- Magrat threatens a guard at knifepoint.
- Magrat injects a little life into a thick wooden door, promptly blowing it off its hinges. Thus begins a once-per-novel tradition of Magrat showing why she's a witch by doing something crazy awesome.
- Death's candid admission towards the end.
Insane Duke: If I'm not a ghost, what are you still doing here?
- Surprisingly, the Duke manages to pull one while in the face of Granny Weatherwax. She had suspected that he was a weakling beneath a guise of strength, but was completely unprepared for him being so insane that it had refined what little sanity he had left into, "ice in the heart of a blazing furnace," sanity so cold and hardened that it came full circle and became a terrifying and powerful form of madness.
- He manages to out-stare Granny Weatherwax. Something only a living country manages to also do within the book.
- Nanny Ogg knocking Lady Felmet out with a cauldron, in the middle of her Evil Gloating.
"She does go on, doesn't she?"
- The Fool stepping up to be King has to count as one. This man was so put-upon by everyone from his family to the Guild to the Duke and Duchess that he walked stooped over and wasn't even brave enough to talk to Magrat at the beginning of the book, but at the end Lancre needs a king and he's Tomjon's brother and even if the only thing he knows about being a King is that it has to be better than being a Fool, he's going to try to do it right. Then he goes to see Magrat and tells a sergeant he'd inherited from the Duke (who was something of a Psycho for Hire, or at least Pyro For Hire) to stop telling him to burn things, to stop interfering in his business, and to go to Ankh-Morpork on a "special mission."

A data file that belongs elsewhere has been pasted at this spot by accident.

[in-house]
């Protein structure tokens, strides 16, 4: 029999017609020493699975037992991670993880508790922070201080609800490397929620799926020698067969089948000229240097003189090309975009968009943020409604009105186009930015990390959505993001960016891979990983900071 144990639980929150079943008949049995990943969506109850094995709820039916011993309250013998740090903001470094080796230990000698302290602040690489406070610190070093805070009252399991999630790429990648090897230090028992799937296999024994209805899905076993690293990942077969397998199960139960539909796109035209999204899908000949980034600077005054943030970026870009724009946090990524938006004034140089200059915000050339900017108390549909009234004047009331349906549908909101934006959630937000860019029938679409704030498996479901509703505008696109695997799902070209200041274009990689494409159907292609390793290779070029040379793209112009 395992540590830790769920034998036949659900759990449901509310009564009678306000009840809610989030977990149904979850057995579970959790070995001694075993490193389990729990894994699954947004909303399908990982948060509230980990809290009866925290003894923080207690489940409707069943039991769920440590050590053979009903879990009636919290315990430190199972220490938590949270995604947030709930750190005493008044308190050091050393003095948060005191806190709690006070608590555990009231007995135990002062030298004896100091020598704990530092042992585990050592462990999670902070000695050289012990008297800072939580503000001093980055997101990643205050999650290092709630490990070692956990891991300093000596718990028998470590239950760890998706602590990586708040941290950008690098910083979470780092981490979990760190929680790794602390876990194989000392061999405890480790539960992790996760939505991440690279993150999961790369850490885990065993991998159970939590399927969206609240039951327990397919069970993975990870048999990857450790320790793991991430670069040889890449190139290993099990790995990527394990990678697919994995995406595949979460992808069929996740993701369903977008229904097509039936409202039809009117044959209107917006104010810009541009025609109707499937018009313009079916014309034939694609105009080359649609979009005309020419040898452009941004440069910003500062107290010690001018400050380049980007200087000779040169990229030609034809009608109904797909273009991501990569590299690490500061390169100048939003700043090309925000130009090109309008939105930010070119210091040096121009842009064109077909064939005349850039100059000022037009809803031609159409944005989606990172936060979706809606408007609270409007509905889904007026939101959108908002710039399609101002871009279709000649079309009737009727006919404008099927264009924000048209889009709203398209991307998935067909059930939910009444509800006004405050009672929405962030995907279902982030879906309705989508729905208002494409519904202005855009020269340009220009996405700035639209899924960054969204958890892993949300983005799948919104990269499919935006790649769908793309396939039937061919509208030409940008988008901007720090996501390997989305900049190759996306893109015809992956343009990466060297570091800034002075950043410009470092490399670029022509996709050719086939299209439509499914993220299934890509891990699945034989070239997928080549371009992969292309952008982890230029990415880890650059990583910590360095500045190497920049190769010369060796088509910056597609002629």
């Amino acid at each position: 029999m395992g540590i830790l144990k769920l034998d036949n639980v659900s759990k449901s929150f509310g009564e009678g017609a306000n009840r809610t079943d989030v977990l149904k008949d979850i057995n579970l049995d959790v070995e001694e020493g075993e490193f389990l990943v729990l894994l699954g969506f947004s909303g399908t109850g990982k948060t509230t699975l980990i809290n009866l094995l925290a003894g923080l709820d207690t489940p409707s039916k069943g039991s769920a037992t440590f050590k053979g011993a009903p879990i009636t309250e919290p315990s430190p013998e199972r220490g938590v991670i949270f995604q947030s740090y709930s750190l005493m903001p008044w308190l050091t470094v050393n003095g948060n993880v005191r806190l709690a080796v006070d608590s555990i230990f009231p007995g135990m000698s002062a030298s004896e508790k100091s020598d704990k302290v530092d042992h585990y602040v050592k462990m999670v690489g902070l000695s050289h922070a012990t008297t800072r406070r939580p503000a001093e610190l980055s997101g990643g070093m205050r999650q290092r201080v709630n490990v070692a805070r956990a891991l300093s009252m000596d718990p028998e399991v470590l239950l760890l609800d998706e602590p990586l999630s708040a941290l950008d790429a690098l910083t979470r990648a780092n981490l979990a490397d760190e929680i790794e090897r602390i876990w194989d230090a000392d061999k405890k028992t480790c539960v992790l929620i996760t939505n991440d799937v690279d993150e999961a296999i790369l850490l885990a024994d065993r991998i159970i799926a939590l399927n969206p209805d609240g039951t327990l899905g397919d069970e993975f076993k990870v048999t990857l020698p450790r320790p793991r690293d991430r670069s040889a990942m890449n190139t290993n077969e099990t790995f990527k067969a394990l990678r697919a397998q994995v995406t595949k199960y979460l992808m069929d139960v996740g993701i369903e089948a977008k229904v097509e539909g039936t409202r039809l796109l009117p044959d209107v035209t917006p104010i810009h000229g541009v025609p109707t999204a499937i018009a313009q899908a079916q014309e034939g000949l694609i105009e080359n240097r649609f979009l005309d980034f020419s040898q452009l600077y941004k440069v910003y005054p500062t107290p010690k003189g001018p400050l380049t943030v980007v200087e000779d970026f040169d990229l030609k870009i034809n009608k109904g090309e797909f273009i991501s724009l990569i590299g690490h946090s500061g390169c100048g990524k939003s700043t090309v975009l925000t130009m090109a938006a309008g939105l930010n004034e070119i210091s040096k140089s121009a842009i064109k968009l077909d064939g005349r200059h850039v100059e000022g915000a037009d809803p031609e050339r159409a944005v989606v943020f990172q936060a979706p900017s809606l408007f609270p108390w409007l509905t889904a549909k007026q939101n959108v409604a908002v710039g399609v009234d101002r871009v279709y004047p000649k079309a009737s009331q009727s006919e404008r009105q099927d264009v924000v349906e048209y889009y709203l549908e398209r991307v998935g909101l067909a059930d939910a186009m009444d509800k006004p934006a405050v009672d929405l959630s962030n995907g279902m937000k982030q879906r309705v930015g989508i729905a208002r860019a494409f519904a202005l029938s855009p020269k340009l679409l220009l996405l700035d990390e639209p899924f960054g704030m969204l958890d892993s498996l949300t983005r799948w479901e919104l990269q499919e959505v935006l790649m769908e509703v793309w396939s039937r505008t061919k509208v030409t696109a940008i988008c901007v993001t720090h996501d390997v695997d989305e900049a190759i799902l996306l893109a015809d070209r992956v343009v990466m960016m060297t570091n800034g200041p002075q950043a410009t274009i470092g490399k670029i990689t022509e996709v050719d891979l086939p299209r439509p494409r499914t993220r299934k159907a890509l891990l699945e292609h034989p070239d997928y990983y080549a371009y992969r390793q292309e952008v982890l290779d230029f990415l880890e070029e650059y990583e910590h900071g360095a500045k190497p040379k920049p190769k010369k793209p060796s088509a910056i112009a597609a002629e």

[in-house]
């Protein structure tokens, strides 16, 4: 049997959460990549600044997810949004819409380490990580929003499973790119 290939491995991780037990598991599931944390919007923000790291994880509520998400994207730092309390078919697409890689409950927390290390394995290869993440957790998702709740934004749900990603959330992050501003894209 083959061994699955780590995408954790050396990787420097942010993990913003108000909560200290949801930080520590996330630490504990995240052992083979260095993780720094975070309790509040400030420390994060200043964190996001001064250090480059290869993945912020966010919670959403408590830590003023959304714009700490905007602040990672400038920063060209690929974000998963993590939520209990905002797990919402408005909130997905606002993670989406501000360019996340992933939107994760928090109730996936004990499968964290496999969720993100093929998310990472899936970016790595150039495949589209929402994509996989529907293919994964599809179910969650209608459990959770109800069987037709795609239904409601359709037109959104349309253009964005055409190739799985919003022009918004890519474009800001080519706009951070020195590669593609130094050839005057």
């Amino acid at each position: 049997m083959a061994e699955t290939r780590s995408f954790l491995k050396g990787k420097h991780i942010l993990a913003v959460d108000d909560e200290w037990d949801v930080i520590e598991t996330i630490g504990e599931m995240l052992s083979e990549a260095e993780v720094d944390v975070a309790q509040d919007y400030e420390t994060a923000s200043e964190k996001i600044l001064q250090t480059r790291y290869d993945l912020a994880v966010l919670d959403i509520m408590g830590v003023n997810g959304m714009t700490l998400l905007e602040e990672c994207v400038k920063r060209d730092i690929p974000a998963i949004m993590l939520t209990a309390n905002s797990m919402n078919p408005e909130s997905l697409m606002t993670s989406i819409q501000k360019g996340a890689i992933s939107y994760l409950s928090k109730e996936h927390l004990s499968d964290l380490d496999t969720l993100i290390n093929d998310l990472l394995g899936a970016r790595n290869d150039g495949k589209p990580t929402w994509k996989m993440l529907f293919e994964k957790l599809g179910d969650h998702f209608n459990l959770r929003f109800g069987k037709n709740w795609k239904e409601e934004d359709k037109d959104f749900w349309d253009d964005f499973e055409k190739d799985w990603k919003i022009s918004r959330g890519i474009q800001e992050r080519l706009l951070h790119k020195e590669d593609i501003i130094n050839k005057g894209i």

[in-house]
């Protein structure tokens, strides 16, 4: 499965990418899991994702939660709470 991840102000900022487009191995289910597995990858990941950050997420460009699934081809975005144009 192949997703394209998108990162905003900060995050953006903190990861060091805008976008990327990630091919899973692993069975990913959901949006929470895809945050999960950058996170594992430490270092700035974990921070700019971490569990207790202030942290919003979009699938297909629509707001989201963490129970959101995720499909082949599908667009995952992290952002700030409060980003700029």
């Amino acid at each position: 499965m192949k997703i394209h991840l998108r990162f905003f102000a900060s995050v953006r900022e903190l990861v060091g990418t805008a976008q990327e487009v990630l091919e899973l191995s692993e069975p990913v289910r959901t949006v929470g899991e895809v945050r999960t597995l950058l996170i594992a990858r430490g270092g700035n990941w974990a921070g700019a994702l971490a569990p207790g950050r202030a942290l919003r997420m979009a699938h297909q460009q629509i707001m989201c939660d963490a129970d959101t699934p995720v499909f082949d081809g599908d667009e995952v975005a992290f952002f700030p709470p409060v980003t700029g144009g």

- The three witches moving the entire kingdom sixteen years forward in time. The prose really gives a haunting sense of the power and strength they possess.